Today in the US, it’s estimated that more than 35 million people suffer from migraines. Of those millions of people, only about half have received proper medical treatment in the past year.
If you’ve experienced a migraine, you know all too well the pain, discomfort and life disruption that can occur. Migraines are described as, “A headache that can cause severe throbbing pain or a pulsing sensation, usually on one side of the head,” according to the Mayo Clinic.
And as if that pain is not enough, migraines are often accompanied by other symptoms such as nausea and/or vomiting, and sensitivity to light and sound. And a migraine is no regular headache chased away by a couple of aspirins and a tall glass of water. Rather, migraine headaches feel more like an attack on your body, and they can last for days, not just hours. The pain can sideline migraine sufferers and cause them to lose time at work, with family, or leisure activities.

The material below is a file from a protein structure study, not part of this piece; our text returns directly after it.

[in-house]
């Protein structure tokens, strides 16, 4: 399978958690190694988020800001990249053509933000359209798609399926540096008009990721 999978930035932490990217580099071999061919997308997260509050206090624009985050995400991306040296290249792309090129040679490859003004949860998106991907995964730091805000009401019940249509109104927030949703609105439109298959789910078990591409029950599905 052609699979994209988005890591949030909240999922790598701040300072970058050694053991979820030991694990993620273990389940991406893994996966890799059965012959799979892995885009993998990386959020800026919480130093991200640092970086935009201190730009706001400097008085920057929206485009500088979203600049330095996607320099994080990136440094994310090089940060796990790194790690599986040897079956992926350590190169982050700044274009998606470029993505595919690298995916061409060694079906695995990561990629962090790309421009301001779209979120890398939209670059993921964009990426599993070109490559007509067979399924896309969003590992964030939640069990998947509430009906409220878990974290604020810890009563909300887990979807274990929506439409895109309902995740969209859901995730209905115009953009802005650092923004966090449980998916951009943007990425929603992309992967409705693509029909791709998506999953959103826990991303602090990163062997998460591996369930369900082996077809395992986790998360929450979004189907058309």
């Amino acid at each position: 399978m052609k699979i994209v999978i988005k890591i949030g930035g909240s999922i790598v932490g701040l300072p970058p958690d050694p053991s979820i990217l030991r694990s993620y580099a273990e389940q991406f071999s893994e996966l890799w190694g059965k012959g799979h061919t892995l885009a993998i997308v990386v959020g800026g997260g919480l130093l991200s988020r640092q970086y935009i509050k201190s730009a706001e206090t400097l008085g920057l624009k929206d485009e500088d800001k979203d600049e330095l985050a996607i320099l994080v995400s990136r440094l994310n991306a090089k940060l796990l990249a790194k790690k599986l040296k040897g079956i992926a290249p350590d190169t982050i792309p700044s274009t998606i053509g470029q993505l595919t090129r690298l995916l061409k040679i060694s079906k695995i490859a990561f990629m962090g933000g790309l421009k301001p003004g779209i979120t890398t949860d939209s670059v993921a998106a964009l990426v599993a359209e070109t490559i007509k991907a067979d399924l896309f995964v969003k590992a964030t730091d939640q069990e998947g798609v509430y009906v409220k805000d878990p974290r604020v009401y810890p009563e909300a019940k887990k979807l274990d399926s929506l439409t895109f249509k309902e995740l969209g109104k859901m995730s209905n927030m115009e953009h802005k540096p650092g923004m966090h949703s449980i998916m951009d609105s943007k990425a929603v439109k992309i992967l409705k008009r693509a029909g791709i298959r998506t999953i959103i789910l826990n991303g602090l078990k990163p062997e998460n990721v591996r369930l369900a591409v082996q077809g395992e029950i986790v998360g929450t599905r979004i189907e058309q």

Knowing the migraine triggers specific to them can help patients, and their healthcare providers, manage, minimize, or prevent occurrences of migraine headaches. Some triggers include: stress, certain foods, alcohol, lack of sleep, strong smells, bright lights and/or sounds, and hormones.
Tracking and identifying those triggers can be time consuming, but worth the effort. A new article suggests creating a migraine diary so sufferers can identify what triggers led to migraines and avoid those triggers in the future. The diary doesn’t have to be fancy; a simple notebook will do. But other people may be more comfortable keeping a spreadsheet on their laptops or even using a notes function on their mobile phones. The method doesn’t matter, just be consistent and complete in your record taking.